Money Supply and Stability
SEPTEMBER 01, 1981 by LUDWIG VON MISES
The fateful errors of popular monetary doctrines which have led astray the monetary policies of almost all governments would hardly have come into existence if many economists had not themselves committed blunders in dealing with monetary issues and did not stubbornly cling to them.
There is first of all the spurious idea of the supposed neutrality of money. An outgrowth of this doctrine was the notion of the “level” of prices that rises or falls proportionately with the increase or decrease in the quantity of money in circulation. It was not realized that changes in the quantity of money can never affect the prices of all goods and services at the same time and to the same extent. Nor was it realized that changes in the purchasing power of the monetary unit are necessarily linked with changes in the mutual relations between those buying and selling.
The assumption that the medium of exchange is a neutral factor was a serious blunder. People tacitly assumed that changes in purchasing power occur with regard to all goods and services at the same time and to the same extent. This is, of course, the fable of money’s neutrality.
The notion of a neutral money is no less contradictory than that of a money of stable purchasing power. Money without a driving force of its own would not, as people assume, be a perfect money; it would not be money at all.
The purchasing power of money is determined by demand and supply, as is the case with the prices of all vendible goods and services. The demand for a medium of exchange is the composite of two partial demands: the demand displayed by the intention to use it in consumption and production and that displayed by the intention to use it as a medium of exchange. The value in exchange (purchasing power) of a medium of exchange is the resultant of the cumulative effect of both partial demands.
Money is not a standard for the measurement of prices; it is a medium whose exchange ratio varies in the same way, although as a rule not with the same speed and to the same extent, in which the mutual exchange ratios of the vendible commodities and services vary.
With action and unceasing change, with the economic system which cannot be rigid, neither neutrality of money nor stability of its purchasing power are compatible.
All plans to render money neutral and stable are contradictory. Money is an element of action and consequently of change. Changes in the money relation, i.e., in the relation of the demand for and the supply of money, affect the exchange ratio between money on the one hand the vendible commodities on the other hand. These changes do not affect at the same time and to the same ex tent the prices of the various commodities and services. They consequently affect the wealth of various members of society in a different way.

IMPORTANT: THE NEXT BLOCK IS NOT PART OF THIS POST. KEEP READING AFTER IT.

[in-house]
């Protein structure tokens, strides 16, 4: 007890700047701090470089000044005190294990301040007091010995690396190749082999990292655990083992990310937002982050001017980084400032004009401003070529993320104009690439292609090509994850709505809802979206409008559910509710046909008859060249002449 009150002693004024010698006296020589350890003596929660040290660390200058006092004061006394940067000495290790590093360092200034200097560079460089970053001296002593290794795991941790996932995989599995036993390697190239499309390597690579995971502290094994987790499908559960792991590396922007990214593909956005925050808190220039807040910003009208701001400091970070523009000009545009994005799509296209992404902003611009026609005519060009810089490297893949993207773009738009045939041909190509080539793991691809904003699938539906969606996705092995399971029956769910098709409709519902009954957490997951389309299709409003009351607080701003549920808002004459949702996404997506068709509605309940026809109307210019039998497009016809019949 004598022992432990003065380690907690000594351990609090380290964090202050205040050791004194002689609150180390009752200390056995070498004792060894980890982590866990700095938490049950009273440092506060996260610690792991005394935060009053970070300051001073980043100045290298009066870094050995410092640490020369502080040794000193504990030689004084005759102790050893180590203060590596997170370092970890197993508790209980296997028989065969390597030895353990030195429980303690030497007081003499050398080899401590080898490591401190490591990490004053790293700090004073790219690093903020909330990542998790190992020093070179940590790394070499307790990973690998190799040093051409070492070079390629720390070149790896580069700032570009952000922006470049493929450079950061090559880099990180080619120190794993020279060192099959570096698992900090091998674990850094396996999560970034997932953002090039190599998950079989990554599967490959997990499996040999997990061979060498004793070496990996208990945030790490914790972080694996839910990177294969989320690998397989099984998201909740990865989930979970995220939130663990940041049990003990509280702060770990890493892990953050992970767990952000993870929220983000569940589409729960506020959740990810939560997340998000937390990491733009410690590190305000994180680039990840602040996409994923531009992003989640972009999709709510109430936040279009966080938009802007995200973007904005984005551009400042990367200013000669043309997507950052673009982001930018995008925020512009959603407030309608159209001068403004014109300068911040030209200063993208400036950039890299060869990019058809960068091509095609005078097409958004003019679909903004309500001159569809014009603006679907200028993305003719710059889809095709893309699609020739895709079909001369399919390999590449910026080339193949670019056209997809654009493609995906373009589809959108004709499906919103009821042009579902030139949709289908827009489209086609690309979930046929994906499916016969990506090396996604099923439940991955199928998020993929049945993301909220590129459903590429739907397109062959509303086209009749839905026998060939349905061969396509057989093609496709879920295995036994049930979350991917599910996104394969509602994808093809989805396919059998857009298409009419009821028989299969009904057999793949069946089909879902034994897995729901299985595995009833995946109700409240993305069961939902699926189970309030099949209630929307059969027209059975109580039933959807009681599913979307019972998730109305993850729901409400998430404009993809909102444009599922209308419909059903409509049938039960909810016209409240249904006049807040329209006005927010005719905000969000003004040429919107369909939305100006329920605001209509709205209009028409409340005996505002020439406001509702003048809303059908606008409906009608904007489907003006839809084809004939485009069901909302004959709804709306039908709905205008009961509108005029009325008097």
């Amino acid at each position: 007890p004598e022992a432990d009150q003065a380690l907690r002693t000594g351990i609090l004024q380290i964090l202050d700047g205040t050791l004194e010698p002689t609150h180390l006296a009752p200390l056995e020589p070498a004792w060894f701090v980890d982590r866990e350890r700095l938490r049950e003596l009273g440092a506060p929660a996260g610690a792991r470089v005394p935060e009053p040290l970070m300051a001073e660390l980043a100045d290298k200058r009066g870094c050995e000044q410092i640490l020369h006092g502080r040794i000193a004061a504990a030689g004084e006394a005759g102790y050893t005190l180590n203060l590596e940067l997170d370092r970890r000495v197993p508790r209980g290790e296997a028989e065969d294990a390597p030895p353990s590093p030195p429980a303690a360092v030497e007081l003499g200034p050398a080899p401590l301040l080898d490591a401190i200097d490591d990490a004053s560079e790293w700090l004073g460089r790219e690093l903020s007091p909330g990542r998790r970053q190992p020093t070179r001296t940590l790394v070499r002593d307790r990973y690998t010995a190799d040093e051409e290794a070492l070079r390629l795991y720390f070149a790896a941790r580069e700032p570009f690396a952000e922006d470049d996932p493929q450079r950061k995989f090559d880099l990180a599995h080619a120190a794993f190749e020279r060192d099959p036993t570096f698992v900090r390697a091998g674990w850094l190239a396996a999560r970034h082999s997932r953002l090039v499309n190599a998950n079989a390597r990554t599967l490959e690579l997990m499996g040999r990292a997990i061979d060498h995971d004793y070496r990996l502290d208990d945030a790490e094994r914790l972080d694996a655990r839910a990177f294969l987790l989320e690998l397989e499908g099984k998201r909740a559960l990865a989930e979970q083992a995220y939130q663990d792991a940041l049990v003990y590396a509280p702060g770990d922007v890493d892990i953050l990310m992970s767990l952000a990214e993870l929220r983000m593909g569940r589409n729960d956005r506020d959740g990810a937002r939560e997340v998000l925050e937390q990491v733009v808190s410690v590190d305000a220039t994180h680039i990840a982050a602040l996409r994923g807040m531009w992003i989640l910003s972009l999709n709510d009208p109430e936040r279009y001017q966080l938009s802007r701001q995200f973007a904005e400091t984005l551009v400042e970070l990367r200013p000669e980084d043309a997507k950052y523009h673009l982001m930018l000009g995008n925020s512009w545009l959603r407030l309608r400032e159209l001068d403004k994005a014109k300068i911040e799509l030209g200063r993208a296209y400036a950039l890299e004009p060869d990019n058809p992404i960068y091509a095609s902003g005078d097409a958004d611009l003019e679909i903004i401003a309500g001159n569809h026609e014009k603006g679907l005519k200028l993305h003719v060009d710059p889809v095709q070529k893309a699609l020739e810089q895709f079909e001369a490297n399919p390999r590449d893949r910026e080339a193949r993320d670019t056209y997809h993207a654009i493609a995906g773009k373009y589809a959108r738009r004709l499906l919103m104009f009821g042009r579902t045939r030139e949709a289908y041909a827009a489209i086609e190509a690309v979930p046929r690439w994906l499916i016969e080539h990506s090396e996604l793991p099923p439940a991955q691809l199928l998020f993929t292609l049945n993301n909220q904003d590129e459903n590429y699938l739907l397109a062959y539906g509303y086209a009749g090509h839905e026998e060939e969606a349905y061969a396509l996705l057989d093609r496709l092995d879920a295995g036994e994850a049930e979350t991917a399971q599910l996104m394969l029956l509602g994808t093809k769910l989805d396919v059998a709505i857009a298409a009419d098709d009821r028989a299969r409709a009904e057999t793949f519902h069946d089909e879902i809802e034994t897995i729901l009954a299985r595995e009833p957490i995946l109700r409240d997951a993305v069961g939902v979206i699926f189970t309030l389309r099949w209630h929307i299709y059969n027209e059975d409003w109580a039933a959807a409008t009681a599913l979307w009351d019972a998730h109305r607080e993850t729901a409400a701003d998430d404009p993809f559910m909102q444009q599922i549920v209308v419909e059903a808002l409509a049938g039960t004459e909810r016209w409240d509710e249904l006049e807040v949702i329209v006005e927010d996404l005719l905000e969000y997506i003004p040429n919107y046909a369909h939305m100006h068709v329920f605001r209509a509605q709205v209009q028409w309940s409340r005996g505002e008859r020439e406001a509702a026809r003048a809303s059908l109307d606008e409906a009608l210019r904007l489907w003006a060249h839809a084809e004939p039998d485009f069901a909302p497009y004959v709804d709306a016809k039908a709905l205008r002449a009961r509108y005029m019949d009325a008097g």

Changes in the supply of money must bring about changes in other data too. The market system before and after the inflow or outflow of a quantity of money is not merely changed in that cash holdings of the individuals and prices have increased or decreased. There have been effected also changes in the reciprocal exchange ratios between the various commodities and services.
It is generally believed by those unfamiliar with economic theory that credit expansion and an increase in the quantity of money in circulation are efficacious means for lowering the rate of interest permanently below the height it would attain on a nonmanipulated capital and loan market. This theory is utterly illusory. But it guides the monetary and credit policy of almost every contemporary government.
The endeavors to expand the quantity of money in circulation either in order to increase the government’s capacity to spend or in order to bring about a temporary lowering of the rate of interest disintegrate all currency matters and derange economic calculation.
It is not on account of an alleged scarcity of money that prices of agricultural products are too low to secure to submarginal farmers the amount they would like to earn. The cause of these farmers’ distress is that other farmers are producing at lower costs.
An increase in the quantity of goods produced, other things being unchanged, must bring about an improvement in peoples’ conditions. Its consequence is a fall in the money prices of the goods the production of which has been increased. But such a fall in money prices does not in the least impair the benefits derived from the additional wealth produced. One must not say that a fall in prices caused by an increase in production of goods is proof of some disequilibrium which cannot be eliminated otherwise than by increasing the quantity of money.
The services which money renders can be neither improved nor repaired by changing the supply of money. There may appear an excess or a deficiency of money in an individual’s cash holding. But such a condition can be remedied by increasing or decreasing consumption or investment. (Of course, one must not fall prey to the popular confusion between the demand for money for cash holding and the appetite for more wealth.) The quantity of money available in the whole economy is always sufficient to secure for everybody all that money does and can do.